Personal Retirement Savings Account (PRSA)
A Personal Retirement Savings Account is a long-term personal retirement account designed to enable you to save for retirement in a flexible and efficient manner. (This is especially important for people with no pension provision). Your PRSA is a contract between you and a PRSA provider in the form of an investment account. PRSAs allow you to change employment and continue to use the same PRSA. You can also switch from one PRSA to another at any time, free of charge.
Tax relief based on your age will be given by the Government for the contributions you pay into your PRSA. Employers are required to have provided access to a PRSA to employees who are not entitled to join a pension scheme within 6 months of existing service.
There are two types of PRSA:
- Standard PRSA and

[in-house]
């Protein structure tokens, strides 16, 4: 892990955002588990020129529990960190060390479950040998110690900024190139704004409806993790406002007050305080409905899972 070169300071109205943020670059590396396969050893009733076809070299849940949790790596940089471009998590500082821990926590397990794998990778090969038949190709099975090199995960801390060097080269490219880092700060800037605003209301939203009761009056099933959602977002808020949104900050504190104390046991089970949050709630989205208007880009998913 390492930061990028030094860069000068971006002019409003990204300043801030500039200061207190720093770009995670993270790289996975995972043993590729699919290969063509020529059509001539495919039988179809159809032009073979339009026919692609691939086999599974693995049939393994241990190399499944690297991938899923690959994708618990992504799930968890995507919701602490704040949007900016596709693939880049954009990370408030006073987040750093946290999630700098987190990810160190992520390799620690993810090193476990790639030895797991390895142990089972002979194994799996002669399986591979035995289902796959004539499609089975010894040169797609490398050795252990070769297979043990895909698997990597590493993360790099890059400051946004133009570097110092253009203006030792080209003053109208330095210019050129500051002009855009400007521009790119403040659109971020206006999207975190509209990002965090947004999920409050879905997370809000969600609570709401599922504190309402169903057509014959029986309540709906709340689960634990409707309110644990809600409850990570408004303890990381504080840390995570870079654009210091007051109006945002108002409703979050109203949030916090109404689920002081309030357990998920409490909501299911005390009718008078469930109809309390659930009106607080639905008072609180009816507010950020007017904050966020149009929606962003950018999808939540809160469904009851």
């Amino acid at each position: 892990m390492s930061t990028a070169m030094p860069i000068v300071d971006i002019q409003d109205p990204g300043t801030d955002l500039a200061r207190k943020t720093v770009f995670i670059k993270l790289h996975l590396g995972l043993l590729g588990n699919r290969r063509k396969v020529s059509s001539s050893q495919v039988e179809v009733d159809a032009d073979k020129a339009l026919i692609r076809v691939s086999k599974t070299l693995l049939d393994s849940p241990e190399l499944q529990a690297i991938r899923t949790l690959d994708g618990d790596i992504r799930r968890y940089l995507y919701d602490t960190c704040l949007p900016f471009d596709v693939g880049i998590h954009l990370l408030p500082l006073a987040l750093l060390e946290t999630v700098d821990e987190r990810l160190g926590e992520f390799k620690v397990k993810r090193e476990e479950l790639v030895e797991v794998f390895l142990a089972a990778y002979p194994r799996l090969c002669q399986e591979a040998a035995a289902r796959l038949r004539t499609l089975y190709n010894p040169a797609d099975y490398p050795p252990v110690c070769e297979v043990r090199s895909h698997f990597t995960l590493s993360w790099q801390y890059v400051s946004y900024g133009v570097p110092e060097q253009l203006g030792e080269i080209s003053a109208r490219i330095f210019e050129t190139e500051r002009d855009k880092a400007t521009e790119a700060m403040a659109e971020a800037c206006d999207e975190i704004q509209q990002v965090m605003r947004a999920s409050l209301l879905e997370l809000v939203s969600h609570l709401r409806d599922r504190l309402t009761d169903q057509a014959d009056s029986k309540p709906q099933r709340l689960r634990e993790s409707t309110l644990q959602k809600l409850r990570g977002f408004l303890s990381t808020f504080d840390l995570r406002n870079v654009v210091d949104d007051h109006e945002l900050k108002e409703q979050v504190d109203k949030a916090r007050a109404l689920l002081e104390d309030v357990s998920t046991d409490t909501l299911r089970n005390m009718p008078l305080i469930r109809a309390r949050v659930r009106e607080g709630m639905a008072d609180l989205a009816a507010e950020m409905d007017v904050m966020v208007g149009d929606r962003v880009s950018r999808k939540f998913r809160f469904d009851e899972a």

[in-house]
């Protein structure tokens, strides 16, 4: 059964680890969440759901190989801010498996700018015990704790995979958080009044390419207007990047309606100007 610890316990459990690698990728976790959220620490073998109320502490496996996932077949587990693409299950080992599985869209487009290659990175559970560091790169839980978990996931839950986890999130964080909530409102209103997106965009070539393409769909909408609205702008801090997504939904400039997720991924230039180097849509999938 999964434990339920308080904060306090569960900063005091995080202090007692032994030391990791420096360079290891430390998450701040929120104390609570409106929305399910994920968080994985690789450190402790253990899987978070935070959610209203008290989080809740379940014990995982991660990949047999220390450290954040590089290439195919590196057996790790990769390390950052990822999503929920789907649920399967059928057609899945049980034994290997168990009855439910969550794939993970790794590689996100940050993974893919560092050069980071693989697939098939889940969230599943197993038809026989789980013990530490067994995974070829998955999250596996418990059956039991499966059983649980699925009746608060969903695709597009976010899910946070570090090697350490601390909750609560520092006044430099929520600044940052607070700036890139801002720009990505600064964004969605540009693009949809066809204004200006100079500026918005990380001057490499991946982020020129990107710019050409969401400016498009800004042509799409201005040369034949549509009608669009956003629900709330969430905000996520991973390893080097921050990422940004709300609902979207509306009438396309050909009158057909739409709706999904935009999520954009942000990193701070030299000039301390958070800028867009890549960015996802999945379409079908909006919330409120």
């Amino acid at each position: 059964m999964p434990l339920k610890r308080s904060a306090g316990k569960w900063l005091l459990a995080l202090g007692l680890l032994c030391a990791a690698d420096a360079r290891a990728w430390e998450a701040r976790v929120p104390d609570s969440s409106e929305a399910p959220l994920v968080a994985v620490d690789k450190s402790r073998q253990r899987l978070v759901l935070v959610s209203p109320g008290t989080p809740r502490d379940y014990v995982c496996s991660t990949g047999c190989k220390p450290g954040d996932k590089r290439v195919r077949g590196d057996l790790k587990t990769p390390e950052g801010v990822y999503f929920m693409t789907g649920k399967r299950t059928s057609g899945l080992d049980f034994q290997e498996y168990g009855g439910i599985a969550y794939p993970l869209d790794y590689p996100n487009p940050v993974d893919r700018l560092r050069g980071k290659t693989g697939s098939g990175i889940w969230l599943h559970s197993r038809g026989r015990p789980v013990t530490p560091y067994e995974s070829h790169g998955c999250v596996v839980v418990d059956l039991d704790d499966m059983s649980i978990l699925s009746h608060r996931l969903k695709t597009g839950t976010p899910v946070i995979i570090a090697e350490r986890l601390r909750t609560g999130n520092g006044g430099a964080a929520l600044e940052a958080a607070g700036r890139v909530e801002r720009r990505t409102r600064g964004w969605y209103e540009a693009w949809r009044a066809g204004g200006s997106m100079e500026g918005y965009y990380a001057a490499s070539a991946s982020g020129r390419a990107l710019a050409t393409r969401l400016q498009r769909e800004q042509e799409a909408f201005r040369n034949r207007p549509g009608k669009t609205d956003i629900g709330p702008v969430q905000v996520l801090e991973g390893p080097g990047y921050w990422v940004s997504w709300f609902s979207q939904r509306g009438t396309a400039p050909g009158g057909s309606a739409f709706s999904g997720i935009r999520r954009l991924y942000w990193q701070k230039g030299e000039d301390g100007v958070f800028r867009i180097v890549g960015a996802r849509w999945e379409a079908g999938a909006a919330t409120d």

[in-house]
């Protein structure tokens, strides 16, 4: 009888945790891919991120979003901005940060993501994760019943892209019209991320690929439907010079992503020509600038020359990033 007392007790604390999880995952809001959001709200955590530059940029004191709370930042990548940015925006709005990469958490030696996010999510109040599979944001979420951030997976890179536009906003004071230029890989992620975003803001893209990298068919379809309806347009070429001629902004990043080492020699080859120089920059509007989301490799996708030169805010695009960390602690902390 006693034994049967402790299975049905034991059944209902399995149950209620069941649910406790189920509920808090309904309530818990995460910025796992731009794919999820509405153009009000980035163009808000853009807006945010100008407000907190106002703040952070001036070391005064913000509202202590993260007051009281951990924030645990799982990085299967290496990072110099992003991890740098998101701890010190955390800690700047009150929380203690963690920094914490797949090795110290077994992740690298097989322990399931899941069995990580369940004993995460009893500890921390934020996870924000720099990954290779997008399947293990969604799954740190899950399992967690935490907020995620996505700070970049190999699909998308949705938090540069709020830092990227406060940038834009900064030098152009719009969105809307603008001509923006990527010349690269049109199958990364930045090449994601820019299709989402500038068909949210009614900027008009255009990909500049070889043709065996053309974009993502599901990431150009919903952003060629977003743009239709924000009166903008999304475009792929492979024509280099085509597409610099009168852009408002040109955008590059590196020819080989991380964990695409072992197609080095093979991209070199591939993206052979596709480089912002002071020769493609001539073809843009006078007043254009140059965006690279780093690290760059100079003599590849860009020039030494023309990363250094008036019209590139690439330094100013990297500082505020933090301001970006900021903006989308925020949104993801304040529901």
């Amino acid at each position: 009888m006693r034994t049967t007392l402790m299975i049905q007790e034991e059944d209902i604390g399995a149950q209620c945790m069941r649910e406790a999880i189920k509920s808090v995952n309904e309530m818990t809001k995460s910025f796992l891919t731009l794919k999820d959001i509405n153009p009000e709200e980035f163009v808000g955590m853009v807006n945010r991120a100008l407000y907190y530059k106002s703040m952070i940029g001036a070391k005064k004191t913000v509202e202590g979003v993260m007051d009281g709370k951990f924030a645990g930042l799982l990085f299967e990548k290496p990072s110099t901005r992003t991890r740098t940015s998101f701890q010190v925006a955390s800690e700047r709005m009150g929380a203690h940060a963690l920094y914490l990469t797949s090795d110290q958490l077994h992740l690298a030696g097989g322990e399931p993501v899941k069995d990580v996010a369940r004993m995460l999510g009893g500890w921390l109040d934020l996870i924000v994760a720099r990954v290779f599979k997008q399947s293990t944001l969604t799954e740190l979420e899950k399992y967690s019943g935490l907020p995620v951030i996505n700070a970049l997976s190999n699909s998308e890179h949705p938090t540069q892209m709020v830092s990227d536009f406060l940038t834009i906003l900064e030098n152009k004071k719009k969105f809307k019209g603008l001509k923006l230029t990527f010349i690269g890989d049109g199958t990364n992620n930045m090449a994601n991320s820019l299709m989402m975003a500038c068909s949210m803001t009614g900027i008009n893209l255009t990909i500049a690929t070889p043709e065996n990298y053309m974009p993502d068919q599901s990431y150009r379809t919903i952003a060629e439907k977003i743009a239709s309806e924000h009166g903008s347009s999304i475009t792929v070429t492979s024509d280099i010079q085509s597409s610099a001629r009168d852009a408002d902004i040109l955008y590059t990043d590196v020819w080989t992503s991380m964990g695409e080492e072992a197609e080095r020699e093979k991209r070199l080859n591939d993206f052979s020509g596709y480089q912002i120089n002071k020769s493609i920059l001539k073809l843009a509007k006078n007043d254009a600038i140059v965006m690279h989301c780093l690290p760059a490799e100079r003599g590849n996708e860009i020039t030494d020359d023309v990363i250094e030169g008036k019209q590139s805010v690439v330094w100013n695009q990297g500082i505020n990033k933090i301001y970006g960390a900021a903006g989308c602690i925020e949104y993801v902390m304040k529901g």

- Non-Standard PRSA.
The main difference between the two is that the maximum charges under a Standard PRSA cannot exceed 5% of contributions paid and 1% per annum of the PRSA assets. There are some restrictions on the kind of assets a standard PRSA can invest in. You can read more about the differences between Standard and Non-Standard PRSAs in a Consumer’s Guide to PRSAs (pdf) produced by the Pensions Board.
Standard PRSAs are likely to meet the requirements of most people. The level of charges imposed is very important; the charges imposed reduce the fund you can build up. On your retirement, the size of your fund will depend on your contributions and the investment performance less charges deducted. It is not possible to predict investment performance.
Charges on non-Standard PRSAs are not capped and in most cases, are higher than Standard PRSAs. If you are considering a Non-Standard PRSA. You should beware of promises of better returns on Non-Standard PRSA products – predicting investment performance is extremely difficult.